The Security Council will then start discussing possible sanctions on Iran next week, though Russia believes it’s too soon and that further efforts are needed to push Iran to negotiate, diplomats said Thursday.
To avoid alienating the Russians and the Chinese – major commercial partners of Iran – any sanctions are likely to be relatively mild, including embargoes on missile and nuclear technology, and possible travel bans and other penalties on Iranian officials involved in their country’s nuclear programme.
Meanwhile, Mahmoud Ahmadinejad, the Iranian president, reiterated on Thursday that his country would not be frightened by threats to impose sanctions.
“Those who threaten Iran by sanctions and embargo should know that this nation lived under the hardest situation in the past 27 years and achieved nuclear technology. This nation will not be frightened by the threats,” state-run television quoted Ahmadinejad as saying.
Iran insists that its enrichment of uranium is purely for peaceful purposes to be used for nuclear energy. But the US and many European nations believe Iran wants to enrich uranium to produce nuclear weapons.
Condoleezza Rice, the US secretary of state; Margaret Beckett, the British foreign secretary; and Philippe Douste-Blazy, the French foreign minister, were to attend the London meeting on Friday, their offices said.
Germany, Russia and China will also send high-level officials to the talks, scheduled for 1600 GMT at Lancaster House, Beckett’s official central London residence, the spokesman said, but he did not know whether they would be foreign ministers.
The representatives are likely to confirm that the European-Iranian talks are at a standstill and issue a statement referring the Iran file back to the Security Council and stating the principles they agree on, a senior council diplomat said, speaking on condition of anonymity because talks are still taking place.
Lower-level officials from the six nations will meet in London before the ministers arrive, the Foreign Office said.
Britain announced the planned talks after hours of conflicting reports about whether the ministers planned to meet, suggesting jostling among diplomats behind the scenes.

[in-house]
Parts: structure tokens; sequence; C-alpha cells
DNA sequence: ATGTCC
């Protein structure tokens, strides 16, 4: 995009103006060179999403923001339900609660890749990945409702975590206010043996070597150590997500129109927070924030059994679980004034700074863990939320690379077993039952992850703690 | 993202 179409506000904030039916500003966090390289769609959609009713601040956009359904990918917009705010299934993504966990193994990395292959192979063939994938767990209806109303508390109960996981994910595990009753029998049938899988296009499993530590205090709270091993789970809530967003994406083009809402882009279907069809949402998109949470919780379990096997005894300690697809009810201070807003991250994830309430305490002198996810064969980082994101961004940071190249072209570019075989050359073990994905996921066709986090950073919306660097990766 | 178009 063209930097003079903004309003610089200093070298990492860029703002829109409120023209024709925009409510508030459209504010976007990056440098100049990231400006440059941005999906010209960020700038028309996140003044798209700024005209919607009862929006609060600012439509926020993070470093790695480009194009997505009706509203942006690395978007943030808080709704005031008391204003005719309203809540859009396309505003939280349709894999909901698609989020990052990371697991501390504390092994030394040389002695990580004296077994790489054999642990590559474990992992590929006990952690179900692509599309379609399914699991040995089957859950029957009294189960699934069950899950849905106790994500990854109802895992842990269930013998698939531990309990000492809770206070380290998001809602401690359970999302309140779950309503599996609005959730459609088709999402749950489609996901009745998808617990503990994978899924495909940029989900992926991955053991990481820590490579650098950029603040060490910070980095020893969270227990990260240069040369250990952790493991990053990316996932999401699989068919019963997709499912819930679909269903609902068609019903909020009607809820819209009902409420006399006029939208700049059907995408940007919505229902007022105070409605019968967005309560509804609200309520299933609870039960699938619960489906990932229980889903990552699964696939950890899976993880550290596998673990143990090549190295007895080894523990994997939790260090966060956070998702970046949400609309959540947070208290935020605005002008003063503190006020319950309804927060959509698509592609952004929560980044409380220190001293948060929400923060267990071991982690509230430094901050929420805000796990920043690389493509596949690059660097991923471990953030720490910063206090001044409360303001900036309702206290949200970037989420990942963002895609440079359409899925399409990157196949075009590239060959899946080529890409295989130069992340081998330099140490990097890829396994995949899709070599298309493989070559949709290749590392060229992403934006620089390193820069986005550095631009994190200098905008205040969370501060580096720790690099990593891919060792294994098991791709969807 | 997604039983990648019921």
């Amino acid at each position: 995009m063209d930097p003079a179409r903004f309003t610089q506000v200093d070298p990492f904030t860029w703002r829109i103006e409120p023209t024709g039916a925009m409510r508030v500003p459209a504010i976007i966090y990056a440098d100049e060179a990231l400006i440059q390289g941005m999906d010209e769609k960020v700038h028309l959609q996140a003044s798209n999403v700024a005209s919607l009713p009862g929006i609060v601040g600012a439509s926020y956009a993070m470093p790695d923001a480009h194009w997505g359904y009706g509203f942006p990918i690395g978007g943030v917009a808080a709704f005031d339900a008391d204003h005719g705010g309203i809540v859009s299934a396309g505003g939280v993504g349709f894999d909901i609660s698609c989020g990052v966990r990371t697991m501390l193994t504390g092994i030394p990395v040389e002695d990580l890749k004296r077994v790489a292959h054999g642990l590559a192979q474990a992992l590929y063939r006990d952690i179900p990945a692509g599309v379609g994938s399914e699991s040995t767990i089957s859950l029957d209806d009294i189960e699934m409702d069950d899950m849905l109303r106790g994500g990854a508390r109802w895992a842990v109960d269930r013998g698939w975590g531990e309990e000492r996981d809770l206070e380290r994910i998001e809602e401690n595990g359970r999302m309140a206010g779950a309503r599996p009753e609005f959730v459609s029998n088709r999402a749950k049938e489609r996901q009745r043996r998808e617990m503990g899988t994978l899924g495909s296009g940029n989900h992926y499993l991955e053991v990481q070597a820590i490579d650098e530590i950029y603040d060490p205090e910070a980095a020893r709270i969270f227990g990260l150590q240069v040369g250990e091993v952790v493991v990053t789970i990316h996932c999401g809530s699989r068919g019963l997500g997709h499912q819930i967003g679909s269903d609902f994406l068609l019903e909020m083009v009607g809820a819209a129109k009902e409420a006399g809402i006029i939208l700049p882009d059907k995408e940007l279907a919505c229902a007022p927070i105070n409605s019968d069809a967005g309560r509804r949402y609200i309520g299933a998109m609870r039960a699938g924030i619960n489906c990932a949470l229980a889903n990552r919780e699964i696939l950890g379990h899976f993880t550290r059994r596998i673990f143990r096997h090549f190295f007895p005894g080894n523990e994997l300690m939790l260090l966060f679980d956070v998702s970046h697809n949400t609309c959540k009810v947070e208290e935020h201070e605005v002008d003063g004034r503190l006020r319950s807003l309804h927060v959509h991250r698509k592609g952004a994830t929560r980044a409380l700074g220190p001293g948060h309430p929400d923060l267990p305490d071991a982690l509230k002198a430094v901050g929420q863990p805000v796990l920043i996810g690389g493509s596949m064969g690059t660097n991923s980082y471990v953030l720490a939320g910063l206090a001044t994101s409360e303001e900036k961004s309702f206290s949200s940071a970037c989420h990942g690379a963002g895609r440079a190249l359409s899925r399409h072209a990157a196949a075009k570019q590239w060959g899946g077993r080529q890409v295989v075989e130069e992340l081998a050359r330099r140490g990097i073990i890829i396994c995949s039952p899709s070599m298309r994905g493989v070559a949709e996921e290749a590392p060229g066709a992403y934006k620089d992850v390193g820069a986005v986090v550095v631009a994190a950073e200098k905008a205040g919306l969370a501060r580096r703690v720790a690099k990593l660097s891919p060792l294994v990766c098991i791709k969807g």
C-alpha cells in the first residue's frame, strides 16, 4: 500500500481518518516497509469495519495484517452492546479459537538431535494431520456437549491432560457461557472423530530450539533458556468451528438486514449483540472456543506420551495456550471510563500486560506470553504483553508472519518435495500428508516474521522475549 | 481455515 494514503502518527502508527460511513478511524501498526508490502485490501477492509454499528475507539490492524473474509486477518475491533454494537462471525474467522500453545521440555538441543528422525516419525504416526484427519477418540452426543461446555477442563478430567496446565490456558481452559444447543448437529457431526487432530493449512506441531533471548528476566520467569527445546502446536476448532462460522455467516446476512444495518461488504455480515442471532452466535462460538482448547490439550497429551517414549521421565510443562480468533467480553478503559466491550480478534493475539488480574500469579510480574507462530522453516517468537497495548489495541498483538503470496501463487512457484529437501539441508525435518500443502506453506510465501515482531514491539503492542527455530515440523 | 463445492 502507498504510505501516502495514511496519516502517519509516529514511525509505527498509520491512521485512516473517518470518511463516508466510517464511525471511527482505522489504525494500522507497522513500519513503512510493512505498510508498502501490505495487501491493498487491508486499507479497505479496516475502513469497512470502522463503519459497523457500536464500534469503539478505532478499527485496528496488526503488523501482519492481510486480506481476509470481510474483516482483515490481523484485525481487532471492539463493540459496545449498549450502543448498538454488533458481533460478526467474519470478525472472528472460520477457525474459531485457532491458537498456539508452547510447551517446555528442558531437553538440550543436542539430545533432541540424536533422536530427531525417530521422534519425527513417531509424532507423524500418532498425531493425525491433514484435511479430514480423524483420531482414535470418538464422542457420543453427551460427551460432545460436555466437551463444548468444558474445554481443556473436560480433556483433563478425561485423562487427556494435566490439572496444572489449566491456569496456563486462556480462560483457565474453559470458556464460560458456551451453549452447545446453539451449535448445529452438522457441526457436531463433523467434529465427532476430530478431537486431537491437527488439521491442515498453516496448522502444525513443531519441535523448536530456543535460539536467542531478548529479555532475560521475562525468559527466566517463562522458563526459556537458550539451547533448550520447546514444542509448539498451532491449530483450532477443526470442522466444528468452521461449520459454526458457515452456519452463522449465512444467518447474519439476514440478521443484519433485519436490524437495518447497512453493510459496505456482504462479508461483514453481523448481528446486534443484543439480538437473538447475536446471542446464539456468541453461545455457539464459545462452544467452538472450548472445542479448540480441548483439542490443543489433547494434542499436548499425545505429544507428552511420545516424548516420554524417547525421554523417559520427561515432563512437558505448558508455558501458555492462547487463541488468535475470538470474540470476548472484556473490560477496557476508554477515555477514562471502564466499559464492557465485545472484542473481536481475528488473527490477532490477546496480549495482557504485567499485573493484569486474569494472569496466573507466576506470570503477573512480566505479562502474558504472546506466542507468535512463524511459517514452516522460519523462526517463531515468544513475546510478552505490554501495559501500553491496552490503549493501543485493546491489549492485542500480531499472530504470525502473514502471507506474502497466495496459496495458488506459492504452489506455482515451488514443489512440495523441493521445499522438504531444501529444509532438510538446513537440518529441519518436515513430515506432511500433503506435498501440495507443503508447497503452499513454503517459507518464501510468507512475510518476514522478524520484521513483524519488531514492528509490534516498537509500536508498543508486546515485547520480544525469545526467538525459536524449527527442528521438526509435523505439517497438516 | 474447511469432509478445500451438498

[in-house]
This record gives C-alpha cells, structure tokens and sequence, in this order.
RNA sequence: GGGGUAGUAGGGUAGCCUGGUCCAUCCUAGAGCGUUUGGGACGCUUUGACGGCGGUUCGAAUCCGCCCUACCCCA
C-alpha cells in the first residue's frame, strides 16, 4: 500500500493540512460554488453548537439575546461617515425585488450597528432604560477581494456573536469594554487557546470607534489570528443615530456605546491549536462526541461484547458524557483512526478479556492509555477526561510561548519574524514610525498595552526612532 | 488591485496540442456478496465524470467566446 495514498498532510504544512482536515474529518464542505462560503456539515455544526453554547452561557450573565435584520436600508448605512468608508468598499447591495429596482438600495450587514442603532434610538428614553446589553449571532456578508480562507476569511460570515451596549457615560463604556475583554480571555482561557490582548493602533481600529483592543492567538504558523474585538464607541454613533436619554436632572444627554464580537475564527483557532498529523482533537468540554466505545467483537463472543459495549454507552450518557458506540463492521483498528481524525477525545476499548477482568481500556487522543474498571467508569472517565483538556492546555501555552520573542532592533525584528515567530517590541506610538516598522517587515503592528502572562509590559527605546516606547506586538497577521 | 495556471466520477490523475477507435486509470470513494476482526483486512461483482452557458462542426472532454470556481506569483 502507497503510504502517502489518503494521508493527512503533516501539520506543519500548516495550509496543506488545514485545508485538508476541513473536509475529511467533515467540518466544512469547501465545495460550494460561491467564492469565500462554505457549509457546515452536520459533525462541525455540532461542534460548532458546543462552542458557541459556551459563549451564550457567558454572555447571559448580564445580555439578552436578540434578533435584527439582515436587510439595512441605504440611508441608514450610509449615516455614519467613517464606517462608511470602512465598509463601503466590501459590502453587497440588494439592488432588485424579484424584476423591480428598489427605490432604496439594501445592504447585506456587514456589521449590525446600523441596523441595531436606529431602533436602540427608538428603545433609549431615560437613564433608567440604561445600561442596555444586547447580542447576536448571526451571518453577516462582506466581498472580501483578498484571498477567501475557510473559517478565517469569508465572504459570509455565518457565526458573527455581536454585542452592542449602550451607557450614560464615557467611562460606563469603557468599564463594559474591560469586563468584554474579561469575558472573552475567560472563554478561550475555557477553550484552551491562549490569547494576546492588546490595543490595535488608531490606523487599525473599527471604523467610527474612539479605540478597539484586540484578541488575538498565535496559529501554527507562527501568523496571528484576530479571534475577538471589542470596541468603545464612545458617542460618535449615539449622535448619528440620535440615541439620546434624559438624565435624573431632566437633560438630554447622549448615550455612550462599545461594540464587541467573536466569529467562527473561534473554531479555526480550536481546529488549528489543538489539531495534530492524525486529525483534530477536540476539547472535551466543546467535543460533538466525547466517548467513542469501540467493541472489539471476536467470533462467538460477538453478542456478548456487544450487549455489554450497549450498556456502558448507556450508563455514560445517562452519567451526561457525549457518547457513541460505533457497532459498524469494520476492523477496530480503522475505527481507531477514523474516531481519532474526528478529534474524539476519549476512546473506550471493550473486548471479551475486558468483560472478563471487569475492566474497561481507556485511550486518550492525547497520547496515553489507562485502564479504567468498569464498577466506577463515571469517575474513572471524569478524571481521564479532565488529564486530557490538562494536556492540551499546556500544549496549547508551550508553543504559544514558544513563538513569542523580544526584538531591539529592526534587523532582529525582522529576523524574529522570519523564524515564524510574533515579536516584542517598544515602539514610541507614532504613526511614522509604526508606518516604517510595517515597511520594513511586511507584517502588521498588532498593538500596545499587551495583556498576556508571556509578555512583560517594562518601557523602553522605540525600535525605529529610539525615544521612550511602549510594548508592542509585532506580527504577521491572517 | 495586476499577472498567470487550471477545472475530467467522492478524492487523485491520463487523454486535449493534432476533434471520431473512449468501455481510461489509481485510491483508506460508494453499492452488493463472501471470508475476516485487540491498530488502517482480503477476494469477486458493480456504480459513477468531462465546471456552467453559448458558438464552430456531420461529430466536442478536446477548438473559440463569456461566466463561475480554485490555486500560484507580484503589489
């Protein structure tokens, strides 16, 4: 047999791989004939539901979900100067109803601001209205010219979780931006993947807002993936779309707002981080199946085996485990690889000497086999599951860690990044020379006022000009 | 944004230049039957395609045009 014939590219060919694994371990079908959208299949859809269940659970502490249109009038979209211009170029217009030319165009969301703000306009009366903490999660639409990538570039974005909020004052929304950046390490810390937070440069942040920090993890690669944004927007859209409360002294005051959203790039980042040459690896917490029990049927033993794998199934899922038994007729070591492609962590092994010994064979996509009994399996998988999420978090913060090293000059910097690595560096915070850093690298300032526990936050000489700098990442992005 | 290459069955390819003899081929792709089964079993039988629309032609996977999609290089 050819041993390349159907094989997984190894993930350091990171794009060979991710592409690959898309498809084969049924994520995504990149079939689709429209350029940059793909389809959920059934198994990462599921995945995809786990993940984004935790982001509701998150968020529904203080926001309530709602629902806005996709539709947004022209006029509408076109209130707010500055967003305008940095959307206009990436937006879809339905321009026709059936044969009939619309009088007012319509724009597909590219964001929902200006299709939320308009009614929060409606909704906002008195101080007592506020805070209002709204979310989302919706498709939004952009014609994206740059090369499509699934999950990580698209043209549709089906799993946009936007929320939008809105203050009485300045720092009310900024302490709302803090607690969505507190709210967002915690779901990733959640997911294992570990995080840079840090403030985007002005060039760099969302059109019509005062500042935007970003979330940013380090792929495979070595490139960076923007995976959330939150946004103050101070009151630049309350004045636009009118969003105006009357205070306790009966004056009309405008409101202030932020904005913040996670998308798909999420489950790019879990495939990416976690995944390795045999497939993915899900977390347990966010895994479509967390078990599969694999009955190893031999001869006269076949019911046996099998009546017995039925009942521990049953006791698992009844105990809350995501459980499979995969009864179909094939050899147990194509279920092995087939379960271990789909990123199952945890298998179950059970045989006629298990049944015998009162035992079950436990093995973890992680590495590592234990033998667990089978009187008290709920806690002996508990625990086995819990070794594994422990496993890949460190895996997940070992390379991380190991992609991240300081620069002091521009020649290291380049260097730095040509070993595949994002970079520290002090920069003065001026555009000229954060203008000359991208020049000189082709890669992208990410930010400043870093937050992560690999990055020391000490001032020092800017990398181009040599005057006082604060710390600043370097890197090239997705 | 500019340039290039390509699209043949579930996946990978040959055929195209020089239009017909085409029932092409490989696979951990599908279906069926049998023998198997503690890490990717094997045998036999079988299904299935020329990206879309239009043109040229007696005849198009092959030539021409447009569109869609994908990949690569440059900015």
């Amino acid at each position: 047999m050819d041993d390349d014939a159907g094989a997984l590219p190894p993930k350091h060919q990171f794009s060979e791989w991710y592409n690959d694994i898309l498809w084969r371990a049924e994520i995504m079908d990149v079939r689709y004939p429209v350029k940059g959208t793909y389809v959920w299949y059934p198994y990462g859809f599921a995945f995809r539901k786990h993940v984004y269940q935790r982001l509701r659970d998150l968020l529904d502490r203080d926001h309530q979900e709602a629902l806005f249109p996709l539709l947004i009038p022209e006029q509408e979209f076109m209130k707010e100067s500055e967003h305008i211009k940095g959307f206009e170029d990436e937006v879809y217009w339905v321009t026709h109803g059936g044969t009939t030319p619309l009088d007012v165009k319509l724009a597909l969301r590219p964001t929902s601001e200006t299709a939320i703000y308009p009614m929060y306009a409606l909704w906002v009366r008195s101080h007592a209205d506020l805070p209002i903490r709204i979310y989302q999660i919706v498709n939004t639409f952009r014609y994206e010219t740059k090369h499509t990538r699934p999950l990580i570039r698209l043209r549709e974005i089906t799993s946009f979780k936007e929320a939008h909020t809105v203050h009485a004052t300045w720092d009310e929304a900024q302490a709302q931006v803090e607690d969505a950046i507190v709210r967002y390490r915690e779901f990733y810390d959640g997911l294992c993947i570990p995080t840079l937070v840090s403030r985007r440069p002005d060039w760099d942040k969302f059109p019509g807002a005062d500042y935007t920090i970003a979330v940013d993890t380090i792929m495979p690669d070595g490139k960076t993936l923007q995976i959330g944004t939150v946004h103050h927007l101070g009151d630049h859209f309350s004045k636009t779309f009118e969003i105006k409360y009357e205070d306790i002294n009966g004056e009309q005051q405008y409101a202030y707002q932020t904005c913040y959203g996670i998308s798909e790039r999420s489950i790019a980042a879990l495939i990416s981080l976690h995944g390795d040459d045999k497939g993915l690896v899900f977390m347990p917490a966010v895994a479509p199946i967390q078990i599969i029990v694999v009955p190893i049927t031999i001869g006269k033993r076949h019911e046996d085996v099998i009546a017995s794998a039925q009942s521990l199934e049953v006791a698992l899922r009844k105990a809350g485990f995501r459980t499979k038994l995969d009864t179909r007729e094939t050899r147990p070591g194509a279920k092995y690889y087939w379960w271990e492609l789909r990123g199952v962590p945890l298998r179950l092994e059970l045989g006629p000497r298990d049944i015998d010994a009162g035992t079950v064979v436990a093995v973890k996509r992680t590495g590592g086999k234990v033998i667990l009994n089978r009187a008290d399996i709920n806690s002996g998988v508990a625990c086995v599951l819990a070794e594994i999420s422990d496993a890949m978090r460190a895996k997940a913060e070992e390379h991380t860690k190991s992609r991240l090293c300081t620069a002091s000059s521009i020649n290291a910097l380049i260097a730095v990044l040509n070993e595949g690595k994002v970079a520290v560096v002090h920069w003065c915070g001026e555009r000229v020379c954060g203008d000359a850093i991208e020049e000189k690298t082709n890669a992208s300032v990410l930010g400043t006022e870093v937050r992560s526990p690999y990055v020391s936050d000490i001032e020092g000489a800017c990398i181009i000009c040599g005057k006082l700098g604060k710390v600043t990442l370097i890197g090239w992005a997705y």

Rice, who was visiting Baghdad, said earlier on Thursday that the six countries’ foreign ministers might have to arrange a conference call rather than gathering in person.
Talks between European and Iranian negotiators have failed to convince Tehran to suspend its enrichment programme.
Emyr Jones Parry, Britain’s UN ambassador, said he expects “the Iran dossier” to return to the council “in the course of next week”.
He said Britain “will be discussing with its partners and with members of the council the basis for action by the council to adopt measures under Article 41 against Iran”.
Article 41 authorises the Security Council to impose sanctions that do not involve the use of armed forces, such as economic penalties, breaking diplomatic relations or banning air travel.
The council gave Iran until August 31 to suspend enrichment in return for a package of incentives or face punishments under Article 41, but the council has held off any action because of talks between European foreign policy chief Javier Solana and Iran’s top negotiator Ali Larijani.
Solana conceded on Wednesday that “endless hours” of talks with Larijani had made little progress and suggested the dispute could wind up at the UN soon. But he stressed on Thursday that dialogue with Iran must continue even if nuclear talks fail.
Sergey Lavrov, Russia’s foreign minister, said Moscow remains opposed to sanctions against Iran for now.
“I think that until all diplomatic possibilities have been exhausted, sanctions would be extreme,” Lavrov said in Warsaw after meeting with his Polish counterpart.
“I think we need to do all we can to push Iran towards starting negotiations.”
Later, he accused the US of “complicating” the six-nation talks with Iran.
Lavrov did not elaborate, but he was apparently referring to legislation signed by US President George Bush on September 30 toughening unilateral sanctions on Tehran.
The new law imposes mandatory sanctions on entities that provide goods or services for Iran’s weapons programme.